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CQC Inspections – First Inspections
The Care Quality Commission is now finally getting around to inspecting dental providers in England, with some practices reporting a first contact from the regulator in recent weeks. Being prepared for a CQC visit will be a novelty for most Primary Dental Providers, but some learning can be extracted from a recent inspection.
The CQC have just published a damning compliance report regarding Dr Setumo Madiehe’s West Street Practice in Congleton, Cheshire, outlining numerous areas where they have serious concerns about this practice meeting the essential standards of quality and safety. The upshot of which, has led to the practice closing by what is assumed to be a voluntary decision. As reported in the Congleton Chronicle on the 27th October 2011, a sign advising of the practice closure was pinned to the front door along with a letter from Central and Eastern Cheshire PCT stating that their contract had been terminated.
A look through the compliance review report published by the CQC makes for interesting reading, especially for those dental practices that have been advised of imminent inspections. 9 specific outcomes were assessed, with 4 having been previously identified as the subject of concerns. To help put this in context, we’ll summarise a handful of the Outcomes assessed and the findings of the CQC that were reached:
Outcome 1: People should be treated with respect, involved in discussions about their care and treatment and able to influence how the service is run:
Essentially, people who use services must understand the treatment, care and support made available to them, be able to express their views and take part in the decision making process, whilst having their independence and privacy respected.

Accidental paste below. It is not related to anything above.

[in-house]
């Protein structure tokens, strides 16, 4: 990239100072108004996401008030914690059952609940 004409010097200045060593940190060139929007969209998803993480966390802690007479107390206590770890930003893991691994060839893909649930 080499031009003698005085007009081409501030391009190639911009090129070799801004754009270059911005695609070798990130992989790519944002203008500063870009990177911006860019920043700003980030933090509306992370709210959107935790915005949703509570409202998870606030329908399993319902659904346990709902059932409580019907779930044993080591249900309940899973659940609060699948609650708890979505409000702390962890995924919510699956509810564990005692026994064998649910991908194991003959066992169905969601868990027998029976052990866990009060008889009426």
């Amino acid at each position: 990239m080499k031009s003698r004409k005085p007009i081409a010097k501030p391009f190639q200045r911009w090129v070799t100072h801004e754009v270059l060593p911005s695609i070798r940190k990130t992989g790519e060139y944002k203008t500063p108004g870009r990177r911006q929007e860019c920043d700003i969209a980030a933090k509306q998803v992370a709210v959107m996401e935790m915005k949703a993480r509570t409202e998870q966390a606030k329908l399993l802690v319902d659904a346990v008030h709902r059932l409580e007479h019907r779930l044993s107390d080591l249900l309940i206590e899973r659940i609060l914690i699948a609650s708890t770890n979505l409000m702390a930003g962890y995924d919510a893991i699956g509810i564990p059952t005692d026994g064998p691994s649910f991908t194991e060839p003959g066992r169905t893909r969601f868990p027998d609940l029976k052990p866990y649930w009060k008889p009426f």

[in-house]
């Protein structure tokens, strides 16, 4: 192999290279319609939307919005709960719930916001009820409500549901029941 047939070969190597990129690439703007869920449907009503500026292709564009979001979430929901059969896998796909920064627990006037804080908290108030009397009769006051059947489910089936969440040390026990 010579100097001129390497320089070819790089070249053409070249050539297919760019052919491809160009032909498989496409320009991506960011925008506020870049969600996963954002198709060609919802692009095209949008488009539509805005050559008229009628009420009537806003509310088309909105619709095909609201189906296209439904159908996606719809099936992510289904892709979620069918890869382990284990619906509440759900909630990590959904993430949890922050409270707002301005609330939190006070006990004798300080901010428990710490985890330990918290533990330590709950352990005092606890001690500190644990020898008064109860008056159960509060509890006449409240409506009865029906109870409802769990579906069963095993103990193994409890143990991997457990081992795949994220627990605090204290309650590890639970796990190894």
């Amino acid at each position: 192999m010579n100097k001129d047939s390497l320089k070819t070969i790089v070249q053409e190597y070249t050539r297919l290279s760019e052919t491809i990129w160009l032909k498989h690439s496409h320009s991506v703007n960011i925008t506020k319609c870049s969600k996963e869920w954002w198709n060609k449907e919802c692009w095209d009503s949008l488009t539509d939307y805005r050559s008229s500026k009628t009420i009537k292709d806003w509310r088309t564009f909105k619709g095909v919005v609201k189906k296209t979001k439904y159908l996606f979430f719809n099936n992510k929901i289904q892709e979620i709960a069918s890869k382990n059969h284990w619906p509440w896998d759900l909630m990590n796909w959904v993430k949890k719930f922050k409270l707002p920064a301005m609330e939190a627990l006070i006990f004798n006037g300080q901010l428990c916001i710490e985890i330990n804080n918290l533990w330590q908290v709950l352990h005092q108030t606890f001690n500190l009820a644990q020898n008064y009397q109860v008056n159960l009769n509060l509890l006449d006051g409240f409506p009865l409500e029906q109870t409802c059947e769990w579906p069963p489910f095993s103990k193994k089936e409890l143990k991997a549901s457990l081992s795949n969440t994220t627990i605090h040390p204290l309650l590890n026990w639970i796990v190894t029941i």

The CQC found that in respect of Outcome 1, the provider was indeed compliant with these standards. The only negative comment being published was that of a complaint by a service user that the practice was in need of being decorated.
Outcome 4: People should get safe and appropriate care that meets their needs and supports their rights:
People who use services should “experience effective, safe and appropriate care, treatment and support that meets their needs and protects their rights”. The CQC found major concerns with Outcome 4.
It was noted that the day before the inspection, the local primary care trust had issued a remedial notice to the registered provider because they had found evidence of: “poor record keeping; poor patient examination and lack of coherent treatment planning; lack of pre-operative radiographic assessment; no written assessment of radiographs when taken; over-prescribing of antibiotics” and so on. Further concerns were raised about the oxygen cylinder and the First Aid kit.
Outcome 7: People should be protected from abuse and staff should respect their human rights.
As stated in the outcome, robust procedures and evidence of them being followed, must be in place to ensure that people who use services are indeed protected from abuse, the risk of abuse and that their human rights are upheld and respected at all time. Moderate concerns were found regarding Outcome 7.
It was found that there was no evidence of any policies or training in relation to safeguarding vulnerable adults having been put in place. This was therefore identified as being a risk.